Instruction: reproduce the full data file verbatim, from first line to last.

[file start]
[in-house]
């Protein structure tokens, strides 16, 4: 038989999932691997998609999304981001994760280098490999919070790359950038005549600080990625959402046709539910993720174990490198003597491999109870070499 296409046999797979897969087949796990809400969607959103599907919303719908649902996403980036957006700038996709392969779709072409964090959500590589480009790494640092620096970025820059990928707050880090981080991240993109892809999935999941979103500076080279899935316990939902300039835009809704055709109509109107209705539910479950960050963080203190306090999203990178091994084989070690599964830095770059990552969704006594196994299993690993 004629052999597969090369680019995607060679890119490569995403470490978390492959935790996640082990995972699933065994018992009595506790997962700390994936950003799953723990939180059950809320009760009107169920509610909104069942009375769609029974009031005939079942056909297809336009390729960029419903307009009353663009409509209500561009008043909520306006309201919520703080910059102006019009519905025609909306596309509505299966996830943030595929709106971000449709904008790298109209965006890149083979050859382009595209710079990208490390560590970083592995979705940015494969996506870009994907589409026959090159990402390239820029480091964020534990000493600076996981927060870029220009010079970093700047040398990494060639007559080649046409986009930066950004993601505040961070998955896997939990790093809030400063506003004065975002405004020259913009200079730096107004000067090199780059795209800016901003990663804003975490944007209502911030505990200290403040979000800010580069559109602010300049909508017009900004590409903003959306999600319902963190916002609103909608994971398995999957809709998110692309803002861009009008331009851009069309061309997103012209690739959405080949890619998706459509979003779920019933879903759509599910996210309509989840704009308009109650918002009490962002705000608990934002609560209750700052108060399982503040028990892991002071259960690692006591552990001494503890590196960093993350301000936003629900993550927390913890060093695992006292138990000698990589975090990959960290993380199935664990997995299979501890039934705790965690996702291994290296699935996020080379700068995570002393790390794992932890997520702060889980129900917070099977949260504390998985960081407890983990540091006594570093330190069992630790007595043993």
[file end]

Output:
[in-house]
């Protein structure tokens, strides 16, 4: 038989999932691997998609999304981001994760280098490999919070790359950038005549600080990625959402046709539910993720174990490198003597491999109870070499 296409046999797979897969087949796990809400969607959103599907919303719908649902996403980036957006700038996709392969779709072409964090959500590589480009790494640092620096970025820059990928707050880090981080991240993109892809999935999941979103500076080279899935316990939902300039835009809704055709109509109107209705539910479950960050963080203190306090999203990178091994084989070690599964830095770059990552969704006594196994299993690993 004629052999597969090369680019995607060679890119490569995403470490978390492959935790996640082990995972699933065994018992009595506790997962700390994936950003799953723990939180059950809320009760009107169920509610909104069942009375769609029974009031005939079942056909297809336009390729960029419903307009009353663009409509209500561009008043909520306006309201919520703080910059102006019009519905025609909306596309509505299966996830943030595929709106971000449709904008790298109209965006890149083979050859382009595209710079990208490390560590970083592995979705940015494969996506870009994907589409026959090159990402390239820029480091964020534990000493600076996981927060870029220009010079970093700047040398990494060639007559080649046409986009930066950004993601505040961070998955896997939990790093809030400063506003004065975002405004020259913009200079730096107004000067090199780059795209800016901003990663804003975490944007209502911030505990200290403040979000800010580069559109602010300049909508017009900004590409903003959306999600319902963190916002609103909608994971398995999957809709998110692309803002861009009008331009851009069309061309997103012209690739959405080949890619998706459509979003779920019933879903759509599910996210309509989840704009308009109650918002009490962002705000608990934002609560209750700052108060399982503040028990892991002071259960690692006591552990001494503890590196960093993350301000936003629900993550927390913890060093695992006292138990000698990589975090990959960290993380199935664990997995299979501890039934705790965690996702291994290296699935996020080379700068995570002393790390794992932890997520702060889980129900917070099977949260504390998985960081407890983990540091006594570093330190069992630790007595043993």